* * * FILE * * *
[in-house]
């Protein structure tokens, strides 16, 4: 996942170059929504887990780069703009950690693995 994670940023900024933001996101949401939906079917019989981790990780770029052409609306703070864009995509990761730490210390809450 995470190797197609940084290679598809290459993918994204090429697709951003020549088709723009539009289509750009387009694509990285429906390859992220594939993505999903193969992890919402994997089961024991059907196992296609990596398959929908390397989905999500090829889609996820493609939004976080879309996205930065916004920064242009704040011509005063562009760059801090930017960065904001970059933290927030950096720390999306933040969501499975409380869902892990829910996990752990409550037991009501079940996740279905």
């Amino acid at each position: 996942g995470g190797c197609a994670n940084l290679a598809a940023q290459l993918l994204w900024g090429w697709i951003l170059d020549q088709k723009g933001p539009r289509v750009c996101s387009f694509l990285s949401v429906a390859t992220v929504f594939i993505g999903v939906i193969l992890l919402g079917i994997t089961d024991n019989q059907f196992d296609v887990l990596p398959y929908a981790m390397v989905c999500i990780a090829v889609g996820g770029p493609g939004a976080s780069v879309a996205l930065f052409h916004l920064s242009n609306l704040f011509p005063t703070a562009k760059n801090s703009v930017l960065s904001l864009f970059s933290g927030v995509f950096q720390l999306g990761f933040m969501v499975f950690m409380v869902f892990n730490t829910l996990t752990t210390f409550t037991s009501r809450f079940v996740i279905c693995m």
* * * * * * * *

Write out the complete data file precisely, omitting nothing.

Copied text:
[in-house]
């Protein structure tokens, strides 16, 4: 996942170059929504887990780069703009950690693995 994670940023900024933001996101949401939906079917019989981790990780770029052409609306703070864009995509990761730490210390809450 995470190797197609940084290679598809290459993918994204090429697709951003020549088709723009539009289509750009387009694509990285429906390859992220594939993505999903193969992890919402994997089961024991059907196992296609990596398959929908390397989905999500090829889609996820493609939004976080879309996205930065916004920064242009704040011509005063562009760059801090930017960065904001970059933290927030950096720390999306933040969501499975409380869902892990829910996990752990409550037991009501079940996740279905």
């Amino acid at each position: 996942g995470g190797c197609a994670n940084l290679a598809a940023q290459l993918l994204w900024g090429w697709i951003l170059d020549q088709k723009g933001p539009r289509v750009c996101s387009f694509l990285s949401v429906a390859t992220v929504f594939i993505g999903v939906i193969l992890l919402g079917i994997t089961d024991n019989q059907f196992d296609v887990l990596p398959y929908a981790m390397v989905c999500i990780a090829v889609g996820g770029p493609g939004a976080s780069v879309a996205l930065f052409h916004l920064s242009n609306l704040f011509p005063t703070a562009k760059n801090s703009v930017l960065s904001l864009f970059s933290g927030v995509f950096q720390l999306g990761f933040m969501v499975f950690m409380v869902f892990n730490t829910l996990t752990t210390f409550t037991s009501r809450f079940v996740i279905c693995m």